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Mexico City Cardinal Says Migrant Caravan Looking for a Scene at U.S. Border

A group of Central American migrants gather in the central park of Ciudad Hidlago, Mexico, Saturday, Oct. 20, 2018. Mexican authorities for a second straight day refused mass entry to a caravan of Central American migrants held up at the border with Guatemala, but began accepting small groups for asylum …
AP Photo/Oliver de Ros

Mexico City Cardinal Carlos Aguiar Retes said he is confused by the migrant caravan heading north from Honduras, since it appears they do not want to enter the United States but just to make a scene at the border.

“I’m certainly surprised by this caravan. I wonder why they’re doing it, because they don’t want to go into the United States, they just want to make a demonstration at the border,” Retes told the online news site Crux this week.

“It’s a bit strange because it seems that there are many who’ve already returned,” the cardinal added. “Then, at the beginning they were only from Honduras, but now I’ve read they’re mostly from Guatemala.”

Pope Francis has seemed to discount the possibility that the caravan was orchestrated by international operatives looking to make a public statement, saying this week that the large number of those marching from Honduras to the United States was due to the tendency of migrants to group together and form a community.

Using the example of the “caravan traveling from Honduras to the United States,” Francis said that migrants prefer to stick together, to move as a group rather than to go it alone like “free agents.” In this way, migrants form their own “communities.”

The pope is a close friend of the highest-ranking prelate in Honduras, Cardinal Oscar Rodriguez Maradiaga, the bishop of Tegucigalpa. Over the past year, Maradiaga has been at the epicenter of a series of scandals ranging from financial mismanagement and embezzlement of funds, to protecting a sexually abusive bishop, to covering up a homosexual “epidemic” in his diocesan seminary.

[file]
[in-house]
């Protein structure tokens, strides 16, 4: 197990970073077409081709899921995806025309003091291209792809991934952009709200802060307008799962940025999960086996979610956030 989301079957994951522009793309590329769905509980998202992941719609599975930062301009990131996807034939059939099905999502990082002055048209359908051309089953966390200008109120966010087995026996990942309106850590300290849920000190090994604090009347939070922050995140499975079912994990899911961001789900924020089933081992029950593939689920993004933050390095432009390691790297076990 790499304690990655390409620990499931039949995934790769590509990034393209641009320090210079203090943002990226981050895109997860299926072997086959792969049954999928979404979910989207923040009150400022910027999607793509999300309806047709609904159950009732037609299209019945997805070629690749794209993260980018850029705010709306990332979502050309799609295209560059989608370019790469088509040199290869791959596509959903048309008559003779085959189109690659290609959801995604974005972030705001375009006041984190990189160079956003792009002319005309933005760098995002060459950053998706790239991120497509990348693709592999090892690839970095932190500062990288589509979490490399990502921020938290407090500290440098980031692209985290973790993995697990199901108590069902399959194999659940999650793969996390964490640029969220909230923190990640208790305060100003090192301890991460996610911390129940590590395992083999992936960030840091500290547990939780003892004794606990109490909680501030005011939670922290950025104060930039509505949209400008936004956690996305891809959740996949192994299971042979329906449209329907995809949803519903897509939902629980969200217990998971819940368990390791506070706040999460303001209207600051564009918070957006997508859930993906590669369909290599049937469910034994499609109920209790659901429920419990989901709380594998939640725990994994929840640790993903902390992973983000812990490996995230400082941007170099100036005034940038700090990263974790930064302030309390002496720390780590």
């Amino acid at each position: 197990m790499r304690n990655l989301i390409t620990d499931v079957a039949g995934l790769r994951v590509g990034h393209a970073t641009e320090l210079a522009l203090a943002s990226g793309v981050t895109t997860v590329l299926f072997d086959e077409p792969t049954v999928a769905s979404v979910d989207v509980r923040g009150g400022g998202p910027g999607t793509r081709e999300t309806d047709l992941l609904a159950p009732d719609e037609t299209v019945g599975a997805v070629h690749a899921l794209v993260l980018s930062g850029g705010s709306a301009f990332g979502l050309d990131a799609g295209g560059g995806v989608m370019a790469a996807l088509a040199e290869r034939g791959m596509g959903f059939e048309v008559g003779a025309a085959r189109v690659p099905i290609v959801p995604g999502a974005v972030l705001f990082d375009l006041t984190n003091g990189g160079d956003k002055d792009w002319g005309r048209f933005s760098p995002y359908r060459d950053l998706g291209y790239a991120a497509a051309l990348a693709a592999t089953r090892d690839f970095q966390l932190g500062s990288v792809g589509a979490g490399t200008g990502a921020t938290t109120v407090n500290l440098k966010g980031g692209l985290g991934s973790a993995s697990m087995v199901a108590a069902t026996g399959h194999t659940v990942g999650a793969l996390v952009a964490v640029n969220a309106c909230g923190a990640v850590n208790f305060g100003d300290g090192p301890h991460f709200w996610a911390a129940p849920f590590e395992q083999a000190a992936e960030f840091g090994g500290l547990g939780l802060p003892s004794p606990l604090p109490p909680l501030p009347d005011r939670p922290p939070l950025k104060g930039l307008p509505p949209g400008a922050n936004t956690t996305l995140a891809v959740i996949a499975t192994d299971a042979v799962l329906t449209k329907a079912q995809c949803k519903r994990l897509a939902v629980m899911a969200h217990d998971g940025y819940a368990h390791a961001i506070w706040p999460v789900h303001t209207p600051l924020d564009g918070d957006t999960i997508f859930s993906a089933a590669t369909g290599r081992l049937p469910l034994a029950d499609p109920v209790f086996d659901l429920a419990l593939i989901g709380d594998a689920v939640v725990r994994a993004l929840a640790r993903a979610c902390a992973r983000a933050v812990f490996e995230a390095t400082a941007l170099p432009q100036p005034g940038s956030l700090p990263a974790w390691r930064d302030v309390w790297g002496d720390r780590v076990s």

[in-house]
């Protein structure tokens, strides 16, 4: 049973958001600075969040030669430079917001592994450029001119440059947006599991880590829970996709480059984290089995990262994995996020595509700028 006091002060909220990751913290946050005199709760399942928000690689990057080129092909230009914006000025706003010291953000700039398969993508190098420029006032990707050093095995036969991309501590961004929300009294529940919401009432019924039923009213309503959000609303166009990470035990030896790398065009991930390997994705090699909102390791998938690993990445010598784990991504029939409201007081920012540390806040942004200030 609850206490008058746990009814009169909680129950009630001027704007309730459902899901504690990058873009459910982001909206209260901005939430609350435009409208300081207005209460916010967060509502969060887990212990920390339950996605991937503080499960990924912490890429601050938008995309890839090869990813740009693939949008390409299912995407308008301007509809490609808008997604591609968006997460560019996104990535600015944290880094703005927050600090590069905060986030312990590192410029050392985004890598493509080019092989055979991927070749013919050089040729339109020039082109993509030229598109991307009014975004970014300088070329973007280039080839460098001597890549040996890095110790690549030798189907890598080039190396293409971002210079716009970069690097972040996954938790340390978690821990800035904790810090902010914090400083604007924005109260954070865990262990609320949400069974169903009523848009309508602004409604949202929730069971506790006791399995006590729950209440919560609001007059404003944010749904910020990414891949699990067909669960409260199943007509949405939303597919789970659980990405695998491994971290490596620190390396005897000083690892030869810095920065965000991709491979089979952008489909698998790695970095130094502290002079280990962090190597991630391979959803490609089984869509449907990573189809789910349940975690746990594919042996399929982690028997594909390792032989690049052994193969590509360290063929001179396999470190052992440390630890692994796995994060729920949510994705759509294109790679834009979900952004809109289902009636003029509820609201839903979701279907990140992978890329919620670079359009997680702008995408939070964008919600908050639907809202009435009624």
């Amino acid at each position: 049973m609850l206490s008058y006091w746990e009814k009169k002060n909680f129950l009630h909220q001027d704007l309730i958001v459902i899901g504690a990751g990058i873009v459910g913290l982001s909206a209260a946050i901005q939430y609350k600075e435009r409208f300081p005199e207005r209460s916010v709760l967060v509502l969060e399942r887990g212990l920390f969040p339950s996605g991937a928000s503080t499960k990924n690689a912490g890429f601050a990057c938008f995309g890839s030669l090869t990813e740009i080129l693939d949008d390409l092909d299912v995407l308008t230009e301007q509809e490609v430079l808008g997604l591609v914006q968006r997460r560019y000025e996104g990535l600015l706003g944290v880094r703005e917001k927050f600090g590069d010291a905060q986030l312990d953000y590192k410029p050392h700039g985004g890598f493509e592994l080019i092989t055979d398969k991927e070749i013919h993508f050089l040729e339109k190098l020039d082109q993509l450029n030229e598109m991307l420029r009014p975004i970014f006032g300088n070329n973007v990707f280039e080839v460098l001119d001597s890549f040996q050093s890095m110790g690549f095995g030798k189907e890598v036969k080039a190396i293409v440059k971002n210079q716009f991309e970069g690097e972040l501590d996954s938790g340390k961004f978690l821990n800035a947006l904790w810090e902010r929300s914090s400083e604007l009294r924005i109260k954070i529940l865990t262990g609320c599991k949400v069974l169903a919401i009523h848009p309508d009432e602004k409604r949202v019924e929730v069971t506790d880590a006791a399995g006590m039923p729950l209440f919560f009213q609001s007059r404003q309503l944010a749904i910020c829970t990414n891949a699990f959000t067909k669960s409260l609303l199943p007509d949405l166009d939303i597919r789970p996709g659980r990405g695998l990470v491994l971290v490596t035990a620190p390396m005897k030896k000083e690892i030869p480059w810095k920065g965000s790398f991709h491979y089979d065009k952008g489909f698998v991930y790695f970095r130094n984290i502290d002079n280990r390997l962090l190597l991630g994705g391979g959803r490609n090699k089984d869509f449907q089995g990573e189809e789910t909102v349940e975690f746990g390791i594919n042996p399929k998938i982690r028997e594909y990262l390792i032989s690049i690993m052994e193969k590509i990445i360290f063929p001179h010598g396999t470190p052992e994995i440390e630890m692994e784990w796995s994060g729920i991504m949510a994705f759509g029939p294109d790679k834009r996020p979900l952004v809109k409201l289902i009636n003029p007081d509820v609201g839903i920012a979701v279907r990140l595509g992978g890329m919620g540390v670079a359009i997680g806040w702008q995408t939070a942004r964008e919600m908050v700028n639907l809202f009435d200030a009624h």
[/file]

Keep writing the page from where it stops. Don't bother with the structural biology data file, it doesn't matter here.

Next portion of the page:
Maradiaga, the coordinator of the pope’s C9 council of cardinal advisers on curial reform who has sometimes been referred to as the “vice-pope” for his extraordinary influence in the Francis pontificate, was due to retire last December when he turned 75, but the pope chose not to accept his resignation and kept him in place as bishop of Tegucigalpa.

The leaders of the major Catholic migration and relief agencies in the United States also issued a joint statement this week, appealing for “humane solutions that honor the rule of law and respect the dignity of human life.”

“As Catholic agencies assisting poor and vulnerable migrants in the United States and around the world, we are deeply saddened by the violence, injustice, and deteriorating economic conditions forcing many people to flee their homes in Central America,” the statement read.

“While nations have the right to protect their borders, this right comes with responsibilities. Governments must enforce laws proportionately, treat all people humanely, and provide due process,” it said.

“We affirm that seeking asylum is not a crime. We urge all governments to abide by international law and existing domestic laws that protect those seeking safe haven, and to ensure that all those who are returned to their home country are protected and repatriated safely,” it said.

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